Scottish Ramblers appeal launched

Leading figures in Ramblers Scotland have joined forces to raise £200,000 to save the Ramblers office and staff in Scotland from massive cutbacks.

Dick Balharry, President of Ramblers Scotland, who joined with Dennis Canavan and Cameron McNeish to launch the appeal, said, “My colleagues and I are determined to secure the future for Ramblers Scotland. The Ramblers have made a massive contribution to the protection of Scotland’s natural heritage, helping to safeguard our magnificent scenery from endless threats, from superquarries and bulldozed roads to powerlines and blanket afforestation. The Ramblers are needed for today and tomorrow. When government energy policies promote huge windfarms in wild places we all want the Ramblers in at the centre of the debate, challenging those who put private gain before public benefit”.

The Mountaineering Council of Scotland has also weighed into the debate with a strident call for the Ramblers to reverse their decision.

MCofS President, Chris Townsend said, “Ramblers Scotland is a major force in access and conservation work north of the border. This move will have serious consequences in Scotland and suggests that the Ramblers Board in London have little knowledge or understanding of the role Ramblers Scotland plays.

I’ve worked with Ramblers Scotland staff and know just how good and committed they are. Losing them will be a big blow to all outdoors people in Scotland.”

MCofS Chief Officer, David Gibson said, “Our staff and volunteers work with colleagues at Ramblers Scotland on a range of projects related to access and conservation issues, and encouraging people to enjoy activities in the outdoors. The loss of Ramblers Scotland staff, with their range of skills and experience, is potentially a serious set-back. We want to give our friends at Ramblers Scotland our full support at this difficult time, and urge our members and anyone else who enjoys Scotland’s outdoors to lobby Ramblers in London to reverse this decision, and to provide whatever support they can afford to Ramblers Scotland.”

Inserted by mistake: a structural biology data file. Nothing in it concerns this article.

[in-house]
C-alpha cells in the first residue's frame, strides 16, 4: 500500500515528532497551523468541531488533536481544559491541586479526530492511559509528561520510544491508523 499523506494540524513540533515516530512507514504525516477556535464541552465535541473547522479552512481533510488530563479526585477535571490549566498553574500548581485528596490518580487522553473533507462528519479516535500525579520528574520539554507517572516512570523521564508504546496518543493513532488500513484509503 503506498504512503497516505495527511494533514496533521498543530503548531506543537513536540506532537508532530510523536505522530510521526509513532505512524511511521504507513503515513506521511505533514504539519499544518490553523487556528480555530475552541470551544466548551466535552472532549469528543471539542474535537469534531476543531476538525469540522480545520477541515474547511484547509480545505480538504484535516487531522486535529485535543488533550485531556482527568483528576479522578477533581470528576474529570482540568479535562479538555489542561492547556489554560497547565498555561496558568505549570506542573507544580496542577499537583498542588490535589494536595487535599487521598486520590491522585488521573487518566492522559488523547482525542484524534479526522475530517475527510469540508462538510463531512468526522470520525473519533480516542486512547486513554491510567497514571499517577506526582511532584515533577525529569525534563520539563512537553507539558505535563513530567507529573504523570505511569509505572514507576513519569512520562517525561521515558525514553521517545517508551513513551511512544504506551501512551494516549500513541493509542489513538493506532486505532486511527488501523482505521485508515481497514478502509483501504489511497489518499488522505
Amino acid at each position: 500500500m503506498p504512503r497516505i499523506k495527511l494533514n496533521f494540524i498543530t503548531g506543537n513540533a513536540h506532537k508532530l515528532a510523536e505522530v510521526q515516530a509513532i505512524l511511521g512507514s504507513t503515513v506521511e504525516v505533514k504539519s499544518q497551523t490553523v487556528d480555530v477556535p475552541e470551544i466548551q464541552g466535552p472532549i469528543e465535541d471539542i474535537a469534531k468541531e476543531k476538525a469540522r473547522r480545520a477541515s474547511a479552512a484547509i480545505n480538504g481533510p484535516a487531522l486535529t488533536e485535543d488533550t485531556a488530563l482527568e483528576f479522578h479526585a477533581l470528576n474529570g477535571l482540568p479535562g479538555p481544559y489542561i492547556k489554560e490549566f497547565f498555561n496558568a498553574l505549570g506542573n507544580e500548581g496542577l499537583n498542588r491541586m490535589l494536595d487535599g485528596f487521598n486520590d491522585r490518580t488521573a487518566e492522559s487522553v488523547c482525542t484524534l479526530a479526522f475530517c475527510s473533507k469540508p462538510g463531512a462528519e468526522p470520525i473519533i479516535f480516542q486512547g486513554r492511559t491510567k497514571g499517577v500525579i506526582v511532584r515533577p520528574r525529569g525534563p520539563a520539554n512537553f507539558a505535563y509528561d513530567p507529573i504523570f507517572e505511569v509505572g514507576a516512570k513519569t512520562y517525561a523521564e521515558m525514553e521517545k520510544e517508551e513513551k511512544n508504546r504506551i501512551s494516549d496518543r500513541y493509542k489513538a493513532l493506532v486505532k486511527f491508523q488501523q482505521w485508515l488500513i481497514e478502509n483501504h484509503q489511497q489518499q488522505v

Financial difficulties are causing the Ramblers to propose cutbacks in staffing and support services right across its GB operations. Ramblers Scotland say that this is a short term problem, largely caused by a falling off in income during the recession. The prospective £300,000 cut in budget would leave Ramblers Scotland with just £81,000 to cover our 2009/10 operations when the next financial year starts on 1 October. The Ramblers say that this is likely to result in the closure of the Scottish headquarters near Kinross, and reducing the staff from seven to two. Ramblers Scotland says it needs to raise £200,000 within a few weeks to ensure survival until mid 2010. By then they expect their main income flows to be restored and activities to be operating again at maximum strength. To find out more and make a donation see the Ramblers Scotland website.

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